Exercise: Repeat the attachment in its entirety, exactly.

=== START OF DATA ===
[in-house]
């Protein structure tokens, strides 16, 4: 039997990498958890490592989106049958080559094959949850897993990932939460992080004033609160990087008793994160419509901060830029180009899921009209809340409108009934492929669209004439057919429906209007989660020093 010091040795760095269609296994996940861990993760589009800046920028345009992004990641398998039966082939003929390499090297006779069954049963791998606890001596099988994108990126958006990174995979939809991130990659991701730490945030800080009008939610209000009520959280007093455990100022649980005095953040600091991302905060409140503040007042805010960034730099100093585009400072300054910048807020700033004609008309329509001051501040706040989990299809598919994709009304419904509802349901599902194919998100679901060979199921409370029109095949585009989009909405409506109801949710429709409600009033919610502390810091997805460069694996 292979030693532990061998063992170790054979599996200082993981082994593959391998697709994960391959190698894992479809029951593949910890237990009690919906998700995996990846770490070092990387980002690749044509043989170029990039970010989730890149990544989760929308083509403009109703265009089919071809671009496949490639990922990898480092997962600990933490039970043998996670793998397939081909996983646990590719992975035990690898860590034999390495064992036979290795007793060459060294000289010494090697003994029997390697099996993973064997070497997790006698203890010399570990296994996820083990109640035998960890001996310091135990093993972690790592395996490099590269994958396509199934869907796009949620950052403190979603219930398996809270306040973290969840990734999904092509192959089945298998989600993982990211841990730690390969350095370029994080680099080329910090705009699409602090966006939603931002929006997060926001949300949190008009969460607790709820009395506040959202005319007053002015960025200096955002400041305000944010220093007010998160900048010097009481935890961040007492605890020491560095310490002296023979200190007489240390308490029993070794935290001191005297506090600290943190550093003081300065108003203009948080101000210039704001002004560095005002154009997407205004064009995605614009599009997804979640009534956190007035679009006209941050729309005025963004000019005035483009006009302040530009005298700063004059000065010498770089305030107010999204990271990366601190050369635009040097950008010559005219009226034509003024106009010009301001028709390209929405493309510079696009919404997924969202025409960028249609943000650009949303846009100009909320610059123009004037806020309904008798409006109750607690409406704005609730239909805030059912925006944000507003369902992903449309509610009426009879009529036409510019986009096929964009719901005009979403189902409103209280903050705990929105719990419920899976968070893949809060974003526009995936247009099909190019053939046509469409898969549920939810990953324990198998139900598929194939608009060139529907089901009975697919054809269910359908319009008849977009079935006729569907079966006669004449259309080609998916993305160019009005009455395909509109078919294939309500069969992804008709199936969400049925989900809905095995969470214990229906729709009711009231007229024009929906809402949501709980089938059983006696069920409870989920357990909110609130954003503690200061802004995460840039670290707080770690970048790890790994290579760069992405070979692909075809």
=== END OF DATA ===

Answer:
[in-house]
């Protein structure tokens, strides 16, 4: 039997990498958890490592989106049958080559094959949850897993990932939460992080004033609160990087008793994160419509901060830029180009899921009209809340409108009934492929669209004439057919429906209007989660020093 010091040795760095269609296994996940861990993760589009800046920028345009992004990641398998039966082939003929390499090297006779069954049963791998606890001596099988994108990126958006990174995979939809991130990659991701730490945030800080009008939610209000009520959280007093455990100022649980005095953040600091991302905060409140503040007042805010960034730099100093585009400072300054910048807020700033004609008309329509001051501040706040989990299809598919994709009304419904509802349901599902194919998100679901060979199921409370029109095949585009989009909405409506109801949710429709409600009033919610502390810091997805460069694996 292979030693532990061998063992170790054979599996200082993981082994593959391998697709994960391959190698894992479809029951593949910890237990009690919906998700995996990846770490070092990387980002690749044509043989170029990039970010989730890149990544989760929308083509403009109703265009089919071809671009496949490639990922990898480092997962600990933490039970043998996670793998397939081909996983646990590719992975035990690898860590034999390495064992036979290795007793060459060294000289010494090697003994029997390697099996993973064997070497997790006698203890010399570990296994996820083990109640035998960890001996310091135990093993972690790592395996490099590269994958396509199934869907796009949620950052403190979603219930398996809270306040973290969840990734999904092509192959089945298998989600993982990211841990730690390969350095370029994080680099080329910090705009699409602090966006939603931002929006997060926001949300949190008009969460607790709820009395506040959202005319007053002015960025200096955002400041305000944010220093007010998160900048010097009481935890961040007492605890020491560095310490002296023979200190007489240390308490029993070794935290001191005297506090600290943190550093003081300065108003203009948080101000210039704001002004560095005002154009997407205004064009995605614009599009997804979640009534956190007035679009006209941050729309005025963004000019005035483009006009302040530009005298700063004059000065010498770089305030107010999204990271990366601190050369635009040097950008010559005219009226034509003024106009010009301001028709390209929405493309510079696009919404997924969202025409960028249609943000650009949303846009100009909320610059123009004037806020309904008798409006109750607690409406704005609730239909805030059912925006944000507003369902992903449309509610009426009879009529036409510019986009096929964009719901005009979403189902409103209280903050705990929105719990419920899976968070893949809060974003526009995936247009099909190019053939046509469409898969549920939810990953324990198998139900598929194939608009060139529907089901009975697919054809269910359908319009008849977009079935006729569907079966006669004449259309080609998916993305160019009005009455395909509109078919294939309500069969992804008709199936969400049925989900809905095995969470214990229906729709009711009231007229024009929906809402949501709980089938059983006696069920409870989920357990909110609130954003503690200061802004995460840039670290707080770690970048790890790994290579760069992405070979692909075809």